India is the second most populous country in the world. A shift from communicable to more chronic "western" diseases represents a challange to the pharmaceutical industry.
|Pharmaceutical business environment||- Strength of the Indian pharmaceutical industry: low-cost, highly skilled talent pool, world-class manufacturing facilities.
- Pharma industry mainly operated and controlled by dominant foreign companies having subsidiaries.
- India is second most populous country in the world; high birthrate.
- Life expectancy is increasing, although it remains lower than all other markets at 63.5.
- Elderly population still growing and is forecast quadruple to 221 million in 2050. This is likely to compound the healthcare challenge facing India in the coming years.
|Size||- Volume of EUR 7.5 billion in 2011.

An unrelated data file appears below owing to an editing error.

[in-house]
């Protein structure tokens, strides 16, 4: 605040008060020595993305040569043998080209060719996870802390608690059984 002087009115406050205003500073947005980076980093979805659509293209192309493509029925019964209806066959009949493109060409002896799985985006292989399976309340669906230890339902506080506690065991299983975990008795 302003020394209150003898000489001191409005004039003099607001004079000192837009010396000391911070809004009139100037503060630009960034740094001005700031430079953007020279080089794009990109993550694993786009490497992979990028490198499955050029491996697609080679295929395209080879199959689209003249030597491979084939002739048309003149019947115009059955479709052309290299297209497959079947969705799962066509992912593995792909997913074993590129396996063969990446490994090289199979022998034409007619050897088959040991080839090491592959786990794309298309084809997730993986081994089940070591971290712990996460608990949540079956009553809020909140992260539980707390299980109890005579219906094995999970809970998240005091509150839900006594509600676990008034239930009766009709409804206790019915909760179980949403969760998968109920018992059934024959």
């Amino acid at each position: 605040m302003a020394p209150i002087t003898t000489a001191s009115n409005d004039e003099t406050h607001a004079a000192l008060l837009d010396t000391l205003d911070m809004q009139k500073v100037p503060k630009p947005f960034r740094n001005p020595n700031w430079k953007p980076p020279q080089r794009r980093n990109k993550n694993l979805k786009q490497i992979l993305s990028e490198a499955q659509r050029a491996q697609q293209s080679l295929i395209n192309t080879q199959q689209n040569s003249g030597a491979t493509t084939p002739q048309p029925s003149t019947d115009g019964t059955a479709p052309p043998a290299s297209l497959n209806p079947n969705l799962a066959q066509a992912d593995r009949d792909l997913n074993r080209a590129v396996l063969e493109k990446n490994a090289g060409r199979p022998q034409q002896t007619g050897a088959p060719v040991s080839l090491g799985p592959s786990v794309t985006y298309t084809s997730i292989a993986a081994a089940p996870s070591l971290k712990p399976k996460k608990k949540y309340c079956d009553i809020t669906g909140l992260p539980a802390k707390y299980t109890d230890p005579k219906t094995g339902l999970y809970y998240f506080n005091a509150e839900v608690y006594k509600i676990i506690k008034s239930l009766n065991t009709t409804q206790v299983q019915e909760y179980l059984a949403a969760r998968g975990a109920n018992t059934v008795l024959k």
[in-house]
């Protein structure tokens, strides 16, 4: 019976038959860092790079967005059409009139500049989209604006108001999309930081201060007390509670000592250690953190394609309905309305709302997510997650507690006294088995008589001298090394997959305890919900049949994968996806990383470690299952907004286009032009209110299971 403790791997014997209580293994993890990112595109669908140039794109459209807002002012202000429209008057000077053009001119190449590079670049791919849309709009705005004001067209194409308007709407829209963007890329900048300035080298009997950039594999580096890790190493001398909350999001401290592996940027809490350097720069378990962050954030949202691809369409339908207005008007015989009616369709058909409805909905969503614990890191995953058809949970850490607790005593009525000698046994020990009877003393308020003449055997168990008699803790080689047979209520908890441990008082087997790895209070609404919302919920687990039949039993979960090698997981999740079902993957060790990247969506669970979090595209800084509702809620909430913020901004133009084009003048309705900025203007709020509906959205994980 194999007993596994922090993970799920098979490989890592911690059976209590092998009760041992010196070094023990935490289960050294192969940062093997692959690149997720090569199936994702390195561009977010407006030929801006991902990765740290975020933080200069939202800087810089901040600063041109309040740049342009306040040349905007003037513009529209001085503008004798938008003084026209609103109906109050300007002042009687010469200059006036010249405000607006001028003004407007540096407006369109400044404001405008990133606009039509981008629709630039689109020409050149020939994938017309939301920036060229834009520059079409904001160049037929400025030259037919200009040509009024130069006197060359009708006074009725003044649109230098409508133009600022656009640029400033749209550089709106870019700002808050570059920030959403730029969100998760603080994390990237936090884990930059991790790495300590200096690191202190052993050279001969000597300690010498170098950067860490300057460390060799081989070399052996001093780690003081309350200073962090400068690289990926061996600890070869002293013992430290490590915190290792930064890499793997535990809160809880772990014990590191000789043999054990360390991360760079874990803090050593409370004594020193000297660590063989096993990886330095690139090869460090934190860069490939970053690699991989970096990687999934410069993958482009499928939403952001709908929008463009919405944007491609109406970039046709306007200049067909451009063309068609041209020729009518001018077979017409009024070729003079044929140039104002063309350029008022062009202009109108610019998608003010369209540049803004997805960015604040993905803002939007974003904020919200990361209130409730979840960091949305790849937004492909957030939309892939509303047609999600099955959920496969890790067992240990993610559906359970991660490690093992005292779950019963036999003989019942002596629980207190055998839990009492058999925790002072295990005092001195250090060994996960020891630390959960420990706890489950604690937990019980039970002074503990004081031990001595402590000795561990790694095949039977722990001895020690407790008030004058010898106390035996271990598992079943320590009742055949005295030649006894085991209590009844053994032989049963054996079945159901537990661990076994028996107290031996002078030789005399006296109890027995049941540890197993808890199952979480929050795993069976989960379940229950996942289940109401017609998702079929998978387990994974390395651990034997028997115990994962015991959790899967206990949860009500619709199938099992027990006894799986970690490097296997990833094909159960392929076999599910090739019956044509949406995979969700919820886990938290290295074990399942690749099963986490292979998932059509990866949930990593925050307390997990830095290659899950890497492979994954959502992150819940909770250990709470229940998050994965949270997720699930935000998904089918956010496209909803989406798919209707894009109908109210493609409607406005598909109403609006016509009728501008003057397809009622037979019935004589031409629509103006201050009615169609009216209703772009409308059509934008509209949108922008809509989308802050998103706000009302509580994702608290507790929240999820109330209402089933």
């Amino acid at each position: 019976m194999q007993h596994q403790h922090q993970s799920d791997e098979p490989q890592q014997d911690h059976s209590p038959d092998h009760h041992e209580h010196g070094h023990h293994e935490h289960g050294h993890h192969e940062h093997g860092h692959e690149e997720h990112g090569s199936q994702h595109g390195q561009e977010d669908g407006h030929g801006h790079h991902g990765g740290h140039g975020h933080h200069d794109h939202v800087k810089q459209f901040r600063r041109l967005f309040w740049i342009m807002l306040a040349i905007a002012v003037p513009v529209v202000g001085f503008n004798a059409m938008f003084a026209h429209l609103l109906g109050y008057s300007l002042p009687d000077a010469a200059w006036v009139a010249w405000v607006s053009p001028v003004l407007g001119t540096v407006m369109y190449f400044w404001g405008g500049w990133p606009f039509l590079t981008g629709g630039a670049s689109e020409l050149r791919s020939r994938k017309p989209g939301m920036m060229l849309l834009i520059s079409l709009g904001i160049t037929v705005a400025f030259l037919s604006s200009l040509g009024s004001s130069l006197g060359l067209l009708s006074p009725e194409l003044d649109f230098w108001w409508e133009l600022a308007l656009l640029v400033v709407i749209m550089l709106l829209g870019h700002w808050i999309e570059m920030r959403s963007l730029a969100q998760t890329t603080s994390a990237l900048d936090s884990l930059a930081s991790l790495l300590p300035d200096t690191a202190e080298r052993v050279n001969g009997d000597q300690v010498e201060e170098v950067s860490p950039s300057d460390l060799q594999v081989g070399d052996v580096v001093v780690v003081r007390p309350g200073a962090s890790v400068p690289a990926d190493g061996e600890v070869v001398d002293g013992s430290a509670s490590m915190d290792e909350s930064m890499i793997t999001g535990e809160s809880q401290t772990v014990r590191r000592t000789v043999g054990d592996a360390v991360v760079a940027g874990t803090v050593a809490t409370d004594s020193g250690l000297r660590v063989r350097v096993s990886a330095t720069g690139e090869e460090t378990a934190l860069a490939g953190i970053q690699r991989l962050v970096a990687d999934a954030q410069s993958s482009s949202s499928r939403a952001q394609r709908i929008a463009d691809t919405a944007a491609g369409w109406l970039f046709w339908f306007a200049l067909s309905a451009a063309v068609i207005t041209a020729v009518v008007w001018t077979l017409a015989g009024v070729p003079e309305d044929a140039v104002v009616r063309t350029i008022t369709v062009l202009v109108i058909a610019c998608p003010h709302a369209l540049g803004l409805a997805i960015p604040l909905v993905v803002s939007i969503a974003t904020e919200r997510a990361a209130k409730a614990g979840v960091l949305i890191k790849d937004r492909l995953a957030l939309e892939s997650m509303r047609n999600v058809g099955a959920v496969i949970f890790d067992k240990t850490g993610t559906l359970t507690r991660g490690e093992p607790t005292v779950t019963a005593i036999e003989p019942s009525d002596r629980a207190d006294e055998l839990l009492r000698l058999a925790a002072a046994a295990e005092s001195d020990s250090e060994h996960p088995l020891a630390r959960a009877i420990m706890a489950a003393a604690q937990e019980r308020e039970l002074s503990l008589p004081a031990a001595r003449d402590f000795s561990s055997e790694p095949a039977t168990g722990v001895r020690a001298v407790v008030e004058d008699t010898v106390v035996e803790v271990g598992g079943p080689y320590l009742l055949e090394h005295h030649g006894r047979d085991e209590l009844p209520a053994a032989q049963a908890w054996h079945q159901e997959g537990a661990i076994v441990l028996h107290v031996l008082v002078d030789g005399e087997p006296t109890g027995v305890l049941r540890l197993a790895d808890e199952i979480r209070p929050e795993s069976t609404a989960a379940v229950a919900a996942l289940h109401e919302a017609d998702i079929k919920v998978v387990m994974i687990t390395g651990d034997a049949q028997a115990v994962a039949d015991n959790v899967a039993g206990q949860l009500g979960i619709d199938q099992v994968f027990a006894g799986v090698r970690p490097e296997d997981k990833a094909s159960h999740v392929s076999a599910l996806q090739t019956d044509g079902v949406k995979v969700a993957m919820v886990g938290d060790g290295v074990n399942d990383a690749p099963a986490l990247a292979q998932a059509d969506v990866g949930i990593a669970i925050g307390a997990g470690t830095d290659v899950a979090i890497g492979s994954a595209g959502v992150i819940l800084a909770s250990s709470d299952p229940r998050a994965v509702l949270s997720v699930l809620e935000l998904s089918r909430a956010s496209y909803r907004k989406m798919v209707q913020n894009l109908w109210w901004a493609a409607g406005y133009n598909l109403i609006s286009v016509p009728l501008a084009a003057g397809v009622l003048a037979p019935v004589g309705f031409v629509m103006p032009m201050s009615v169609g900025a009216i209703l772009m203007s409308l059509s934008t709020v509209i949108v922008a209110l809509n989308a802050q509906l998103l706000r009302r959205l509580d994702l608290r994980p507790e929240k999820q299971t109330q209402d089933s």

- Growth rate of twelve to 14 percent in the last five years.
- Pharmaceutical industry ranks third in terms of pharmaceutical production (by volume) and 14th in terms of value.
|Future development||- Key growth drivers for pharmaceutical industry: growing
economy, expanding health insurance coverage and
healthcare expenditure, use of expired foreign brands and
- Healthcare for all is high on the agenda of the present United Progressive Alliance (UPA) government.
- During the next six to eight years India will lose USD 236 billion of national income because of stroke, cardiovascular disease, diabetes and cancer.
|Problems, i. e. political regulation of the market||- All drug regulatory activities governed by the Central Drug Standard Control Organization (CDSCO).
- India’s drug regulatory process regarded as one of the better ones among the emerging markets. Nevertheless, many initiatives have been taken to improve the efficiency and speed of the regulatory process and the infrastructure.
- Counterfeit drugs make up about 20 % of India’s total pharmaceutical products.